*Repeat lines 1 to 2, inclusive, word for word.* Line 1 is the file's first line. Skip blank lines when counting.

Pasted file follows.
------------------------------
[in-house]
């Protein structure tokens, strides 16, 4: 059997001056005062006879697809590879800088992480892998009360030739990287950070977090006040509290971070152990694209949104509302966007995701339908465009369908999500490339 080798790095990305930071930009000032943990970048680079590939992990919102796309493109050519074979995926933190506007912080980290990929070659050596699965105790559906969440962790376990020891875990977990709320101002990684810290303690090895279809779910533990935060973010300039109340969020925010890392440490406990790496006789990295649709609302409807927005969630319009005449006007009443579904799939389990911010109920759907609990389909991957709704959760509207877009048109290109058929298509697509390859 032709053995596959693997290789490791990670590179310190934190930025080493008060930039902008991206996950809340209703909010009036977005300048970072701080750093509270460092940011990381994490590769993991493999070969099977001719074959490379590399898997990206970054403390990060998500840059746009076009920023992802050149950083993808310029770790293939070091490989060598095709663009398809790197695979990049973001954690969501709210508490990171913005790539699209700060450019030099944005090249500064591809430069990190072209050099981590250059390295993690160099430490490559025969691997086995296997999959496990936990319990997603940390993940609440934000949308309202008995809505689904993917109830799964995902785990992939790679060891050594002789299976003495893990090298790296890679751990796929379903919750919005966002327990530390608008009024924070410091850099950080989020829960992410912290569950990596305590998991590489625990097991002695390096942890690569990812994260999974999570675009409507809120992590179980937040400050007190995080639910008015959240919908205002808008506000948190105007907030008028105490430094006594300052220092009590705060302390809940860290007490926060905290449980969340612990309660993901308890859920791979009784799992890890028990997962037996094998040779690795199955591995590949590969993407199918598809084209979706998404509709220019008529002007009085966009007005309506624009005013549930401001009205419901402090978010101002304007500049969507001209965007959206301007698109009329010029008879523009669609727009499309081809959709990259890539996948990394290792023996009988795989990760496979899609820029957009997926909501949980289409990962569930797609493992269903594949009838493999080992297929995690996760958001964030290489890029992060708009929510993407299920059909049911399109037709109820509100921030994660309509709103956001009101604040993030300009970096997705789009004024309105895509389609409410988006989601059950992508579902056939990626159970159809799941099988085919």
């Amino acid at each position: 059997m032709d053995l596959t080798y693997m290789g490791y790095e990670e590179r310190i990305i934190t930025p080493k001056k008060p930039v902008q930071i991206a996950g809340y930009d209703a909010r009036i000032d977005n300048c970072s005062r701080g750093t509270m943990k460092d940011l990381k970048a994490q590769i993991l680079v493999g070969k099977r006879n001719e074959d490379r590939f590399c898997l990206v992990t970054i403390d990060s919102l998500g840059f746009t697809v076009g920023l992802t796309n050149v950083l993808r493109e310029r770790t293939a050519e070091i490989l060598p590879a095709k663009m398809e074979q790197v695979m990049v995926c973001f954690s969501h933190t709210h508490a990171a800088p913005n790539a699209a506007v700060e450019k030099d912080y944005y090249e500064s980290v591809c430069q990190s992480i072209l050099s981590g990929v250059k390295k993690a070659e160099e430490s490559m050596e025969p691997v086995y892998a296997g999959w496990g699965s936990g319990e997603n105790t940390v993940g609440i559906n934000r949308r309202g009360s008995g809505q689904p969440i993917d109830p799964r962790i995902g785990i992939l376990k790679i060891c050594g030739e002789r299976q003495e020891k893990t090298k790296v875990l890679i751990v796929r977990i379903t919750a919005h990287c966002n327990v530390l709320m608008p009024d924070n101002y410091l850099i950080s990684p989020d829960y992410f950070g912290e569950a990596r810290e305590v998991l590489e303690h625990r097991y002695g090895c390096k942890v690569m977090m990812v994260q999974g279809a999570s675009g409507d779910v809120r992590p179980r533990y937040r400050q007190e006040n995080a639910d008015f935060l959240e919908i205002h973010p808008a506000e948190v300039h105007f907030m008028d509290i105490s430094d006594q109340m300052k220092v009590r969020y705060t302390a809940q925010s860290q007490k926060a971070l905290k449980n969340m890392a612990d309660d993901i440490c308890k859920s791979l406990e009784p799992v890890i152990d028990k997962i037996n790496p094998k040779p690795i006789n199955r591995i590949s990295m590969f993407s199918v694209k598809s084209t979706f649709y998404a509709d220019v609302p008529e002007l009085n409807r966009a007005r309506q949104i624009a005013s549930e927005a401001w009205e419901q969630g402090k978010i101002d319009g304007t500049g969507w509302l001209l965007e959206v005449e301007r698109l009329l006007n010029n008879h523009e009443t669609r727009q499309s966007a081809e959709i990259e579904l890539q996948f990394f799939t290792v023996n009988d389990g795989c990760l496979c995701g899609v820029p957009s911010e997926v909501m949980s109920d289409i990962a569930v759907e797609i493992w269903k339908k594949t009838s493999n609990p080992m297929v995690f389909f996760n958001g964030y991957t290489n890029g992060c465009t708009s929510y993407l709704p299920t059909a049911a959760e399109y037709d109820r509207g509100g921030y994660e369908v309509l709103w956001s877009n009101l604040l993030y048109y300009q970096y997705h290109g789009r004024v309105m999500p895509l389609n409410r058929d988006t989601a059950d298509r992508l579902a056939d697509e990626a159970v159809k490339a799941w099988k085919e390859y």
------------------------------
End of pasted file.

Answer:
[in-house]
């Protein structure tokens, strides 16, 4: 059997001056005062006879697809590879800088992480892998009360030739990287950070977090006040509290971070152990694209949104509302966007995701339908465009369908999500490339 080798790095990305930071930009000032943990970048680079590939992990919102796309493109050519074979995926933190506007912080980290990929070659050596699965105790559906969440962790376990020891875990977990709320101002990684810290303690090895279809779910533990935060973010300039109340969020925010890392440490406990790496006789990295649709609302409807927005969630319009005449006007009443579904799939389990911010109920759907609990389909991957709704959760509207877009048109290109058929298509697509390859 032709053995596959693997290789490791990670590179310190934190930025080493008060930039902008991206996950809340209703909010009036977005300048970072701080750093509270460092940011990381994490590769993991493999070969099977001719074959490379590399898997990206970054403390990060998500840059746009076009920023992802050149950083993808310029770790293939070091490989060598095709663009398809790197695979990049973001954690969501709210508490990171913005790539699209700060450019030099944005090249500064591809430069990190072209050099981590250059390295993690160099430490490559025969691997086995296997999959496990936990319990997603940390993940609440934000949308309202008995809505689904993917109830799964995902785990992939790679060891050594002789299976003495893990090298790296890679751990796929379903919750919005966002327990530390608008009024924070410091850099950080989020829960992410912290569950990596305590998991590489625990097991002695390096942890690569990812994260999974999570675009409507809120992590179980937040400050007190995080639910008015959240919908205002808008506000948190105007907030008028105490430094006594300052220092009590705060302390809940860290007490926060905290449980969340612990309660993901308890859920791979009784799992890890028990997962037996094998040779690795199955591995590949590969993407199918598809084209979706998404509709220019008529002007009085966009007005309506624009005013549930401001009205419901402090978010101002304007500049969507001209965007959206301007698109009329010029008879523009669609727009499309081809959709990259890539996948990394290792023996009988795989990760496979899609820029957009997926909501949980289409990962569930797609493992269903594949009838493999080992297929995690996760958001964030290489890029992060708009929510993407299920059909049911399109037709109820509100921030994660309509709103956001009101604040993030300009970096997705789009004024309105895509389609409410988006989601059950992508579902056939990626159970159809799941099988085919």